No Common Denominator

DSC02954hallharvest.JPG

This blog entry about the events of Monday, August 23, 2004 was originally posted on August 31, 2004.

DAY 310:  What does a dead body, a heavenly temple, a lama, an old wise man and a dozen girls on a bike have in common? I’ve asked myself the question over and over trying to find an angle for this Blog entry but have come up with a blank — my day was spent visiting a pretty random collection of sights within Beijing.

IT WAS A TUESDAY, my first day to experience Beijing’s weekday bustle.  Cars zoomed on the main thoroughfares along side buses and taxis.  Crowds of bicycles went every which way like herds of cattle.  My day began bright and early when I left the hostel in Workers Stadium and head out to Tian’anmen Square — a fairly peaceful public square despite it being the site of the violent suppression of pro-democracy protesters in 1989 — to line up with the hundreds of people to pay respects to Mao Zedong, the former Communist leader of China.

If I recall correctly from what my History of Modern China professor said in college, Westerners seem to summarize Mao down to merely China’s dictator who brought forth the restricted-thinking of Communism to the country.  However, the theories of Communism had already paralleled some traditional values of the Chinese culture — mainly the fact that family and fellow man came before the individual in terms of priorities — and it was Communism that elevated China into a modern world.  If it weren’t for the rise of Communism, China might never have become a world power that wins a lot of gold medals at the Olympics.

Since 1997, the year after his death, Mao’s body lies in a mausoleum in the center of Tian’anmen Square in a similar fashion to the body of former Russian Communist leader Vladimir Lenin in a mausoleum in Moscow’s Red Square.  Like with Lenin, people came in crowds, some with flowers for their former leader, to see the body embalmed so much to the point that it looked like a wax figure at Madame Tussaud’s.  The line, as long as it was, went pretty fast and before I knew it, I was moved along like sheep passed the continual open-casket wake.  The actual body of Mao Zedong stood there in his casket, wrapped with a Soviet flag. 


FROM THE “MAOSOLEUM” (I didn’t make that up), I walked through a small commercial district and over to the 675-acre Tiantan Park, more commonly known as the Temple of Heaven, the emperor’s place of worship to pray to heaven for good harvests.  Originally built in 1420 under Emperor Yongle, it too had a balance of duality like The Forbidden City, one between heaven and earth.  In fact, if you look at an overhead map of the park grounds, you see its surrounding wall isn’t a perfect rectangle; the northern half is curved like an arch to represent heaven.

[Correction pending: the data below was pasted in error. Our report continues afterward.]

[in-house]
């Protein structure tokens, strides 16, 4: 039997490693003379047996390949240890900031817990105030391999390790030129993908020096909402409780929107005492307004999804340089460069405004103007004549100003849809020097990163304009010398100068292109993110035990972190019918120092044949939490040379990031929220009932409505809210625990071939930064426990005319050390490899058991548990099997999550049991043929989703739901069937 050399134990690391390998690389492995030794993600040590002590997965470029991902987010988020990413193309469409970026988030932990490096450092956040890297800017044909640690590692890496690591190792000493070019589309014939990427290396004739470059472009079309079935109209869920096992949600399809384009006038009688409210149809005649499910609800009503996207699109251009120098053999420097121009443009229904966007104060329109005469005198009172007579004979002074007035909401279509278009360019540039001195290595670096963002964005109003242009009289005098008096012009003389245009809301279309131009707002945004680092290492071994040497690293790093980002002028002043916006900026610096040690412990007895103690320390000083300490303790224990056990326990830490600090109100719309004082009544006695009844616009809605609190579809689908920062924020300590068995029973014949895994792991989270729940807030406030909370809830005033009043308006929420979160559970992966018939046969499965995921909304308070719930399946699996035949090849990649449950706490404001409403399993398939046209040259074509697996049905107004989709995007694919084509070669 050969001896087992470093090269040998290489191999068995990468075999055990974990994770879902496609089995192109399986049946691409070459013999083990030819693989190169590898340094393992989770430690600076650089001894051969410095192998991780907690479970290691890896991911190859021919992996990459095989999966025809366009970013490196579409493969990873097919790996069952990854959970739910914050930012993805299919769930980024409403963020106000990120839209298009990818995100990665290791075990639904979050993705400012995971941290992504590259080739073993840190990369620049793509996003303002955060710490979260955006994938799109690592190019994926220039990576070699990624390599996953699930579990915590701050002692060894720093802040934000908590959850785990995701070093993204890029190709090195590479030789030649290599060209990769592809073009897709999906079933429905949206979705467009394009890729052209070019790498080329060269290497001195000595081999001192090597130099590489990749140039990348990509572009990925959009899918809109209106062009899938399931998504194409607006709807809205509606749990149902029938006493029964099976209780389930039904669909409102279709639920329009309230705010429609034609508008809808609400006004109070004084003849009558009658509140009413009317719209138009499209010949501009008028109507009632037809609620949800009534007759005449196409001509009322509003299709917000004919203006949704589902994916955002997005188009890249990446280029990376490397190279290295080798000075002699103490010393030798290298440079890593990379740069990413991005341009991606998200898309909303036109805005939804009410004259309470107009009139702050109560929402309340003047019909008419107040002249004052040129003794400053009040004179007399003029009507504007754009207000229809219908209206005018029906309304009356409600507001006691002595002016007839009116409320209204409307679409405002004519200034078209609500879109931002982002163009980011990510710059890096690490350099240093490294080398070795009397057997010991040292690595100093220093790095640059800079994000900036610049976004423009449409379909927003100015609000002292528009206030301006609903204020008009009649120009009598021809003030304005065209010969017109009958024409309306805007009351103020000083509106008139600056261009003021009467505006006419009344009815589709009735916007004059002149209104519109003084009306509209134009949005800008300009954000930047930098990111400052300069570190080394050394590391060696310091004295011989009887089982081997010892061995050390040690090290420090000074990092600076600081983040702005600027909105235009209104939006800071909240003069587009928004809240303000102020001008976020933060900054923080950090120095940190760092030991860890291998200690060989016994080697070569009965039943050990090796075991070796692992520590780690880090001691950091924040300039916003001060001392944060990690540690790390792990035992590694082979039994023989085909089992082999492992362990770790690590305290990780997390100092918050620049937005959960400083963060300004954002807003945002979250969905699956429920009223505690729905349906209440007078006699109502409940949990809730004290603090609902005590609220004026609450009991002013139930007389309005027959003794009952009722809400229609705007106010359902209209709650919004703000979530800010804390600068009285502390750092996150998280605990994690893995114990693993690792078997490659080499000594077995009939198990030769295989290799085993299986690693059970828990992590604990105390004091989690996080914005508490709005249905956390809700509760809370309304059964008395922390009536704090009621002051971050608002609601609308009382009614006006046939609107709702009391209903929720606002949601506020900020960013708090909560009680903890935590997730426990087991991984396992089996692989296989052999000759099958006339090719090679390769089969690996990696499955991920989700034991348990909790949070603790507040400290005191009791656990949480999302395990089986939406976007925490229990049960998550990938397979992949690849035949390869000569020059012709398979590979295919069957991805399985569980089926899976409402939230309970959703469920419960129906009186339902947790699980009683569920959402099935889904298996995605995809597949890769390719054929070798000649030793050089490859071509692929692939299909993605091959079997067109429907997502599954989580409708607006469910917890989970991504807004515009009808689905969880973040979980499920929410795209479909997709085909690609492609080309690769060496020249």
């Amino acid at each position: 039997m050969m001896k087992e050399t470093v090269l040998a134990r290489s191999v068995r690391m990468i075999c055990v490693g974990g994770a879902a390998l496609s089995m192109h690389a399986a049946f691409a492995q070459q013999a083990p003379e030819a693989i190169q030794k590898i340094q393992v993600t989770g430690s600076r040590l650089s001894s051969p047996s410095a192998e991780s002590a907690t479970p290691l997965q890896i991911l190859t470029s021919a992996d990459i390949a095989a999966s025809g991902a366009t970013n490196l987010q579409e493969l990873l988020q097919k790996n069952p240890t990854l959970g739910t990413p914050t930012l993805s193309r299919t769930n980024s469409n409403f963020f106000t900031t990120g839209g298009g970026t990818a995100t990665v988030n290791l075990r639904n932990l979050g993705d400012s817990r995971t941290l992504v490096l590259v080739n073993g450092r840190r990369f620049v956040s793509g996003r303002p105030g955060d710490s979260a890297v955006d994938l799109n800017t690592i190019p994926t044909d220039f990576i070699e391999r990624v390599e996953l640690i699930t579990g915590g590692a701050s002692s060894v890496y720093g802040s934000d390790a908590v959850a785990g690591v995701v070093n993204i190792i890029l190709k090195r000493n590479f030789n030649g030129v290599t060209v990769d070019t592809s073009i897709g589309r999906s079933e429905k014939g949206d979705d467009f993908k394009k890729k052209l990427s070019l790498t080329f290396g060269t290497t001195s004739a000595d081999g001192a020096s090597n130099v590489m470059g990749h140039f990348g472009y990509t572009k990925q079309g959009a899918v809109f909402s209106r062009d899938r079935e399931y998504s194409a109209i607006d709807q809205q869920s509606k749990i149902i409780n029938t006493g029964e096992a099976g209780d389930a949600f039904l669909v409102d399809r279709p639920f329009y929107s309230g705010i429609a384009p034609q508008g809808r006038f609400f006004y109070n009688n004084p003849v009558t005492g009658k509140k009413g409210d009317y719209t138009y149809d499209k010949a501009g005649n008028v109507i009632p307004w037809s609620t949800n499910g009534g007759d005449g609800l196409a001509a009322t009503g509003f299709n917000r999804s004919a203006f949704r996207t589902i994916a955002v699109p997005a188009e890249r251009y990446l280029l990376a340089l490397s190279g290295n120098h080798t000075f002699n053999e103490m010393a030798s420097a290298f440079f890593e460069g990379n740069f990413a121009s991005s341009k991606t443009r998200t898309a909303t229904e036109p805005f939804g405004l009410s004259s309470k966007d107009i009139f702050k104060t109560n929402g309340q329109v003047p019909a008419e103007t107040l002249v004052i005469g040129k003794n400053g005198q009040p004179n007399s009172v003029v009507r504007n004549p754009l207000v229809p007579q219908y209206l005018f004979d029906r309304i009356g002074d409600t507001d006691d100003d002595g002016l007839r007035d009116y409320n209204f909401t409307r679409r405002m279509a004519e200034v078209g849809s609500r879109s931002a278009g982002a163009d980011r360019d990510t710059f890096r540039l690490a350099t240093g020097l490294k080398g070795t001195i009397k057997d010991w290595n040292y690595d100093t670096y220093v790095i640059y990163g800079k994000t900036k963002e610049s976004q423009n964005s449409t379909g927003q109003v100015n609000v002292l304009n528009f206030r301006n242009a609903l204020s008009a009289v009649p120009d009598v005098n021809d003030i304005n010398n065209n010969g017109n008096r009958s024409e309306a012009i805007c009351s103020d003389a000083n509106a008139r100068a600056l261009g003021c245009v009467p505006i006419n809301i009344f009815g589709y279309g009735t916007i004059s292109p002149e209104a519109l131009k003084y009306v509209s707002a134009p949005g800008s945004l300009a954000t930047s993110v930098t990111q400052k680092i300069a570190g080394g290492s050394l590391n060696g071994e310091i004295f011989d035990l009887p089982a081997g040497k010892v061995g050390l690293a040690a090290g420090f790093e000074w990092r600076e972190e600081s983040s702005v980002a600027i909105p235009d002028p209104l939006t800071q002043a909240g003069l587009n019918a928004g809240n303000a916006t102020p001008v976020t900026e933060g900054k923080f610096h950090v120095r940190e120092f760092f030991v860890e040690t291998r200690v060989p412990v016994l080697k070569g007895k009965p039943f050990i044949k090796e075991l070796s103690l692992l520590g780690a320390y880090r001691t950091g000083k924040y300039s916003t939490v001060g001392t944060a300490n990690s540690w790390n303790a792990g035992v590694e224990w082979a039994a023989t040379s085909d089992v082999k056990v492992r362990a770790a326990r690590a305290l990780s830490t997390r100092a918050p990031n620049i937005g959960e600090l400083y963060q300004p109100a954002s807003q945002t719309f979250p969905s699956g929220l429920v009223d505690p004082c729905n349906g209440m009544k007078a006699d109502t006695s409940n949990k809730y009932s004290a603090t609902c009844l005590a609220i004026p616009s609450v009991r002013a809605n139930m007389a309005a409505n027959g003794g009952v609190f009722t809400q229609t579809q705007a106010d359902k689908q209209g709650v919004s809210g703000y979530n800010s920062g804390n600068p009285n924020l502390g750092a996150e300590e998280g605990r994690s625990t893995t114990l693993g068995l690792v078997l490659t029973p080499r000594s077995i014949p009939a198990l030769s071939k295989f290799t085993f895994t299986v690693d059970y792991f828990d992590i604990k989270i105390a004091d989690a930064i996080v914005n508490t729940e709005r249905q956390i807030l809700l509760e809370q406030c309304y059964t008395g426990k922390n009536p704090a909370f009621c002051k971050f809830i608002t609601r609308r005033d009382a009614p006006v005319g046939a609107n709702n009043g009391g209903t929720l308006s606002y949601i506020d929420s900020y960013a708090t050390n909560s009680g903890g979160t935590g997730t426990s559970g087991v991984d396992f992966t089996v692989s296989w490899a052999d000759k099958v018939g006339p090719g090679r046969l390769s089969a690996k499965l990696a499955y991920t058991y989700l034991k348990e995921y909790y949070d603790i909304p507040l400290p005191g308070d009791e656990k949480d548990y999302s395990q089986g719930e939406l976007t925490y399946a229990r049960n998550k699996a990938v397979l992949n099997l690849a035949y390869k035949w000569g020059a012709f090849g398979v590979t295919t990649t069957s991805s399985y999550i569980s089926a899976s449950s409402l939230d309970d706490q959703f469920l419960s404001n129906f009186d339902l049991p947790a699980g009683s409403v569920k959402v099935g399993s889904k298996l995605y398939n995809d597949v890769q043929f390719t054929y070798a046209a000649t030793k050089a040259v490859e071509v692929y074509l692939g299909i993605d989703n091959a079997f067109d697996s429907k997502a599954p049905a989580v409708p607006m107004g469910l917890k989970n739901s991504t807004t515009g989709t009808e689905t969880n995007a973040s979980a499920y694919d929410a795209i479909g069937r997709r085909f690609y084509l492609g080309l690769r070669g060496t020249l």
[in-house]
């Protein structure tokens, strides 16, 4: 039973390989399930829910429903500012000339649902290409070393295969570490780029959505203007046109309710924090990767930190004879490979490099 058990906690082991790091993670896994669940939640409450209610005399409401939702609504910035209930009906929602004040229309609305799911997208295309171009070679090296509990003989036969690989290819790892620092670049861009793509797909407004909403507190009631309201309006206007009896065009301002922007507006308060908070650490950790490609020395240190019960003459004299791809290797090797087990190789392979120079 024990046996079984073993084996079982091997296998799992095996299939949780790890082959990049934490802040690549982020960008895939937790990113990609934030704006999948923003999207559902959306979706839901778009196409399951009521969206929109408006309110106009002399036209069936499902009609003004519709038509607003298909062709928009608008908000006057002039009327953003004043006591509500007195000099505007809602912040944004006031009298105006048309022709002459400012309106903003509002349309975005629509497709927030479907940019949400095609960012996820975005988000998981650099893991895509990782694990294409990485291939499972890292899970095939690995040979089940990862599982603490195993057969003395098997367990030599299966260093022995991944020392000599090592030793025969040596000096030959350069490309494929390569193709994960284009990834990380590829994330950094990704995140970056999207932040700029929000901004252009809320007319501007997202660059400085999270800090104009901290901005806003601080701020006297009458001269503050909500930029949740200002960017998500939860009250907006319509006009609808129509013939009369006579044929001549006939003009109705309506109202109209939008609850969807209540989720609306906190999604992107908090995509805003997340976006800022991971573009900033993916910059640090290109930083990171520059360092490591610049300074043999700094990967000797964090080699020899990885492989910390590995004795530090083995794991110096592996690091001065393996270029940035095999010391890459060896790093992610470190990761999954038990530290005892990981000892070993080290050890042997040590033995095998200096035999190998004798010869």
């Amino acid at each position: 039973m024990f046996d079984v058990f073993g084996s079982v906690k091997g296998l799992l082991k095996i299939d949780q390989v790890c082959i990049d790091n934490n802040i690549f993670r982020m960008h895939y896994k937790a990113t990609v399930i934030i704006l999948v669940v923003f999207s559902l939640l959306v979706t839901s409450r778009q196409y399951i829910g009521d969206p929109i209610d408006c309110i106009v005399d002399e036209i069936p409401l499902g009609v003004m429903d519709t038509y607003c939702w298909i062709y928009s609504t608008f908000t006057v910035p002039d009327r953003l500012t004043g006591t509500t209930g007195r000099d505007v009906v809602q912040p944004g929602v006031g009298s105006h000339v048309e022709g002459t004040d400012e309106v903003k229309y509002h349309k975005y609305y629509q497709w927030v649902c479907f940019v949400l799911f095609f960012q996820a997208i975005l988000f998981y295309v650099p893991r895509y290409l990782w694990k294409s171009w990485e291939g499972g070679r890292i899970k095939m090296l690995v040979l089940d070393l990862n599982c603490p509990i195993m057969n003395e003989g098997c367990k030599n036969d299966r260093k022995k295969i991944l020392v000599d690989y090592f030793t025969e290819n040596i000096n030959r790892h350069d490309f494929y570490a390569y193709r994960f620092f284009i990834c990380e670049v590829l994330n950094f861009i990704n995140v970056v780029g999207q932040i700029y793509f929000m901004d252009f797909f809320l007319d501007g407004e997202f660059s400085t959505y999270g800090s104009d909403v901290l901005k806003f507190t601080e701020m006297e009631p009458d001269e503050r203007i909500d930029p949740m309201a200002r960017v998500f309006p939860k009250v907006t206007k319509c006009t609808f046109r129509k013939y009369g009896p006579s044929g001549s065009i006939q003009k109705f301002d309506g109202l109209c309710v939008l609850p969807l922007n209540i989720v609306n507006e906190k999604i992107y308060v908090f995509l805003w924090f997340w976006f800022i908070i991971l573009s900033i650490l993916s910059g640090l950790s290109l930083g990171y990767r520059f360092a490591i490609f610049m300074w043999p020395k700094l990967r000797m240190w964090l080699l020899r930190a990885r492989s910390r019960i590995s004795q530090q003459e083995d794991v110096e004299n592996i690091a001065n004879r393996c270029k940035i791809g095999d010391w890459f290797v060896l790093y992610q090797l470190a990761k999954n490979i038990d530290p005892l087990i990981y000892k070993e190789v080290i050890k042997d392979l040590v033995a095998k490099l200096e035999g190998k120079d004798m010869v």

I entered through The North Celestial Gate in the heavenly half of the park to “descend” southbound to earth.  It was here in the northern half that ceremonies to the gods were performed in the spring for good fortune at the main temple structure, the Hall of Prayer for Good Harvest (other picture above) on the Altar of Praying for Bumper Crops — what many believe is the best example of the ancient architectural style of Ming.  Inside the triple roof structure were four pillars to represent the four seasons, and other symbols to represent the twelve months and constellations.

The northern heavenly altar was connected to the southern earthly altar, the Circular Mound Altar, by means of the Danbi Bridge, a 360-meter long stone bridge, which subtlety represented the link between heaven and earth with a slight incline.  I walked “down to earth” to the southern Circular Mound Altar, which was simply an altar with no upright building structure, where the emperors prayed to the goods in the winter.  The lack of a structure wasn’t with a lack of architectural symbolic thought; the center stone of the altar (a popular posing place for Chinese tourists) was surrounded by nine stones forming a ring.  Surrounding that ring was another ring of 18 stones, the next 27 and so forth in multiples of nine, to the outer ring with 81 stones, representing the nine levels of heaven.  No wonder there’s a stereotype that the Chinese are good at math.

En route to the main Circular Mound Altar, was the Imperial Vault of Heaven, a complex of three buildings, where sacred tablets and props were kept.  Protecting the buildings was the surrounding circular Echo Wall, designed in a way where one could talk to a person on the other side of the plaza by bouncing his voice on the wall — although nowadays you probably couldn’t clearly hear the conversation with the static of tourists trying it out. 

The rest of the Temple of Heaven park was a fairly pleasant park with cedar trees and the other structures used in the harvest praying ceremonies, like the Fasting Palace, where emperors fasted for three days beforehand to purify themselves.  To the west of the temple grounds were the Seven Star Stones, representing the seven peaks of Taishan Mountains, and the Long Corridor, a covered walkway now frequented by musicians practicing the violin and Chinese operatic singing.


THE BEIJING SUBWAY TOOK ME to the Yonghe Gong Lama Temple, the former residence of Prince Yin Zhen, which was converted to a lamasery in 1744 to house Tibetan Buddhist monks from Tibet and Inner Mongolia to study and pray to be lamas.  A complex of several buildings, it holds its largest, the Wanfu Ge Hall where inside stands the Maitreya Buddha, a tremendous 18-meter-high statue carved out of a single trunk of sandalwood — there is even a plaque by the Guinness Book of World Records confirming this.